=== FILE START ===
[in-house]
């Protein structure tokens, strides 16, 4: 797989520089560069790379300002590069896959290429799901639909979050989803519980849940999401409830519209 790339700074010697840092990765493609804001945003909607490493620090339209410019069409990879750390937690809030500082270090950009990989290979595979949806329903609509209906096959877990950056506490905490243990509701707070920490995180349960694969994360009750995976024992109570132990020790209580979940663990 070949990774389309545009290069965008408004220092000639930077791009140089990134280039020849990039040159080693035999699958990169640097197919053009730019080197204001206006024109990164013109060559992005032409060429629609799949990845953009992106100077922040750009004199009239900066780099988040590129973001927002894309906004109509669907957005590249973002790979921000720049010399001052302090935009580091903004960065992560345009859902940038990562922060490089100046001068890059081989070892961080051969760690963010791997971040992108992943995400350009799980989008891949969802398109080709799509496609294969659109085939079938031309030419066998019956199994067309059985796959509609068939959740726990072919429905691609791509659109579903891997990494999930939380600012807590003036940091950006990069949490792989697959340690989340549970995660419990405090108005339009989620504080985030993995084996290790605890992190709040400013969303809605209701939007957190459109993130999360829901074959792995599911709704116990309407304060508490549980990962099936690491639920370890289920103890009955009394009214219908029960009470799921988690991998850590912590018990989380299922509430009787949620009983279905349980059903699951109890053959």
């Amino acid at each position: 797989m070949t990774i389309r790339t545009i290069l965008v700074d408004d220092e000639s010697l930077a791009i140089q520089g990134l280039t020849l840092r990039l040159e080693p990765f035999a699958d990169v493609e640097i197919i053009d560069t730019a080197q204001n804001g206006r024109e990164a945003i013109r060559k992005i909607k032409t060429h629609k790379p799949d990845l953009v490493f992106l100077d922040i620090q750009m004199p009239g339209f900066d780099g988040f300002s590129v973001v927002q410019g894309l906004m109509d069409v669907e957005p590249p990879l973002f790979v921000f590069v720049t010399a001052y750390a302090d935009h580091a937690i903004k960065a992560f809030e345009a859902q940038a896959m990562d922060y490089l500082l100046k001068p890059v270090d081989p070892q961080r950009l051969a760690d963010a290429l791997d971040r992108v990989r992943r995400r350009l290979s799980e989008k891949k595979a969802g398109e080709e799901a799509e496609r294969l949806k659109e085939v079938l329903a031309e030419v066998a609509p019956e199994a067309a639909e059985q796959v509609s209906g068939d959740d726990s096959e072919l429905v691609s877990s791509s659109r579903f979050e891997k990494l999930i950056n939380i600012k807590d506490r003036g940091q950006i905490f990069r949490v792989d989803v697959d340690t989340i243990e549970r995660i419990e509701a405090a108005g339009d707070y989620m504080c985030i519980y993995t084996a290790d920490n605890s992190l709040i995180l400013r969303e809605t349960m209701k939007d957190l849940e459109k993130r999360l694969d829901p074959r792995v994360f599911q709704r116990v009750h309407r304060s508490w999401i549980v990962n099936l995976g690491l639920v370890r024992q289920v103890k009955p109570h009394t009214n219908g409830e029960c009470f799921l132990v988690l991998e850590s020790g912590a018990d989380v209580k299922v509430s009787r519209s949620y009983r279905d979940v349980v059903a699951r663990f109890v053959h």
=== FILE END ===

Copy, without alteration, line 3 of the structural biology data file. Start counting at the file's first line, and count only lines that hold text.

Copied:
């Amino acid at each position: 797989m070949t990774i389309r790339t545009i290069l965008v700074d408004d220092e000639s010697l930077a791009i140089q520089g990134l280039t020849l840092r990039l040159e080693p990765f035999a699958d990169v493609e640097i197919i053009d560069t730019a080197q204001n804001g206006r024109e990164a945003i013109r060559k992005i909607k032409t060429h629609k790379p799949d990845l953009v490493f992106l100077d922040i620090q750009m004199p009239g339209f900066d780099g988040f300002s590129v973001v927002q410019g894309l906004m109509d069409v669907e957005p590249p990879l973002f790979v921000f590069v720049t010399a001052y750390a302090d935009h580091a937690i903004k960065a992560f809030e345009a859902q940038a896959m990562d922060y490089l500082l100046k001068p890059v270090d081989p070892q961080r950009l051969a760690d963010a290429l791997d971040r992108v990989r992943r995400r350009l290979s799980e989008k891949k595979a969802g398109e080709e799901a799509e496609r294969l949806k659109e085939v079938l329903a031309e030419v066998a609509p019956e199994a067309a639909e059985q796959v509609s209906g068939d959740d726990s096959e072919l429905v691609s877990s791509s659109r579903f979050e891997k990494l999930i950056n939380i600012k807590d506490r003036g940091q950006i905490f990069r949490v792989d989803v697959d340690t989340i243990e549970r995660i419990e509701a405090a108005g339009d707070y989620m504080c985030i519980y993995t084996a290790d920490n605890s992190l709040i995180l400013r969303e809605t349960m209701k939007d957190l849940e459109k993130r999360l694969d829901p074959r792995v994360f599911q709704r116990v009750h309407r304060s508490w999401i549980v990962n099936l995976g690491l639920v370890r024992q289920v103890k009955p109570h009394t009214n219908g409830e029960c009470f799921l132990v988690l991998e850590s020790g912590a018990d989380v209580k299922v509430s009787r519209s949620y009983r279905d979940v349980v059903a699951r663990f109890v053959h």